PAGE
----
With Canadians going to ballot box 312 times (rough estimate) in in 2019, it is truly shocking that not many candidates are running on providing relief for current and former students having to navigate through provincial and federal student loans.
Recently, United States Senator and Presidential hopeful Elizabeth Warren unveiled her plans to cancel $640 billion worth of student debt to the pleasure — or extreme displeasure of Americans.
The cancellation would eliminate the student debt of over 42 million Americans and Warren has also proposed that public institutions would be tuition free — the cost of which would, apparently, all be covered by a new 2 per cent tax on the ultra-wealthy ($50 million or more).
The move is obviously bold thinking and has arguments on both sides, including people who have already paid off student debt and don’t want to see others get the write-off.
Obviously that is a short-term and legitimate concern, but in the long-term — the benefits are more than clear.
In the U.S., like Canada, millions of Americans are struggling to pay down debt they accumulated to ostensibly better themselves through education. Having to pay off this debt means educated and skilled people, who could be contributing to the commercial economy, are instead eating margarine on crackers at home to pay off thousands of dollars in debt.
Essentially, industries like retail, real estate and other business suffer because students and former students with marketable training and skills are unable to exercise purchasing power.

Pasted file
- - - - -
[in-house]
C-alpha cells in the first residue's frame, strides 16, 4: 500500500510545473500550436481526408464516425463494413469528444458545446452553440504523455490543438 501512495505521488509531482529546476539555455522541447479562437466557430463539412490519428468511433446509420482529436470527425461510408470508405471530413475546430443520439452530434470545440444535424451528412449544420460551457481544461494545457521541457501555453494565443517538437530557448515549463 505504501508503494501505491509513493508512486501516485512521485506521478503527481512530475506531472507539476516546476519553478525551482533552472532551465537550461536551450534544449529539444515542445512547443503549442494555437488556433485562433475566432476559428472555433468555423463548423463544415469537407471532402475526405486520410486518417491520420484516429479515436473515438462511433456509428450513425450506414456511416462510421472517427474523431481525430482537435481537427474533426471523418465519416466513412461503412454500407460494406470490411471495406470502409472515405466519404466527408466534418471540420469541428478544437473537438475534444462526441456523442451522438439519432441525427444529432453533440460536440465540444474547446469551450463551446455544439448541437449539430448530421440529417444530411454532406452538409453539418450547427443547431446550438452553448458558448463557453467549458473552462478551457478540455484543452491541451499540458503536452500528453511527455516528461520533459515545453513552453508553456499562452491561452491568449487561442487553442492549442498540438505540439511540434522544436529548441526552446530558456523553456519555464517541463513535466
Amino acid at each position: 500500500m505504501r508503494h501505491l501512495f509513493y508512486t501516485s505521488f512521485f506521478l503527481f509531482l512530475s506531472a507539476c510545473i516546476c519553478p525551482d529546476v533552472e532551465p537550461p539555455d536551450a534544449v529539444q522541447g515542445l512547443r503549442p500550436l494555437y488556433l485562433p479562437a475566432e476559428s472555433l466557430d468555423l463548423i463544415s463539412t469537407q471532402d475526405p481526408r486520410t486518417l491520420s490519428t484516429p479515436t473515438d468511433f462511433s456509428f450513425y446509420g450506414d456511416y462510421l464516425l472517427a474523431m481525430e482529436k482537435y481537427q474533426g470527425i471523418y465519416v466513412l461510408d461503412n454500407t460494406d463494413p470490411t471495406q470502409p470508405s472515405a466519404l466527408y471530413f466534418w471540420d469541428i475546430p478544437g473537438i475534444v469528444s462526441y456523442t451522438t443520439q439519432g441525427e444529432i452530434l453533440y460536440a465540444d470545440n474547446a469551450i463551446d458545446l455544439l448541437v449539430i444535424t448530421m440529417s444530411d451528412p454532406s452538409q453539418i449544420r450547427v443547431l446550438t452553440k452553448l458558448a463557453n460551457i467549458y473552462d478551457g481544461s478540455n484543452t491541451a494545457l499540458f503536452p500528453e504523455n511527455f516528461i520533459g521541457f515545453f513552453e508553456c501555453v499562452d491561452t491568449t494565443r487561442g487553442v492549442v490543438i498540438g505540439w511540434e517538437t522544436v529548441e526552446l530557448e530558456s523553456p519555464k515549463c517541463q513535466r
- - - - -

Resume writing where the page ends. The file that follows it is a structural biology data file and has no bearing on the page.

What a cancellation would do, however it is perceived in the short term, will free up the purchasing power of millions of Americans leading to an expanded economy.
For Alberta — a province that prognosticators on the left and the right have both said needs to economically diversify — the idea of student debt cancellation and free tuition could lead to an influx of the educated skills needed to create a more stable economy.
Oil and gas is and will be a part of the D.N.A of this province and the incoming UCP government solely ran on getting the industry going again, but even if the price of oil goes above $100 again — it will eventually drop due to the cyclical nature of the industry.
This means that layoffs, like they were after the last recession, will continue to be part of Alberta and this means that retraining should be accessible and affordable.
A potential investment by all Albertans, and hopefully Canadians, to clearing the student burden of tuition and student loans could lead to a new, diversified economy that acts as a backstop against the inevitable next oil recession.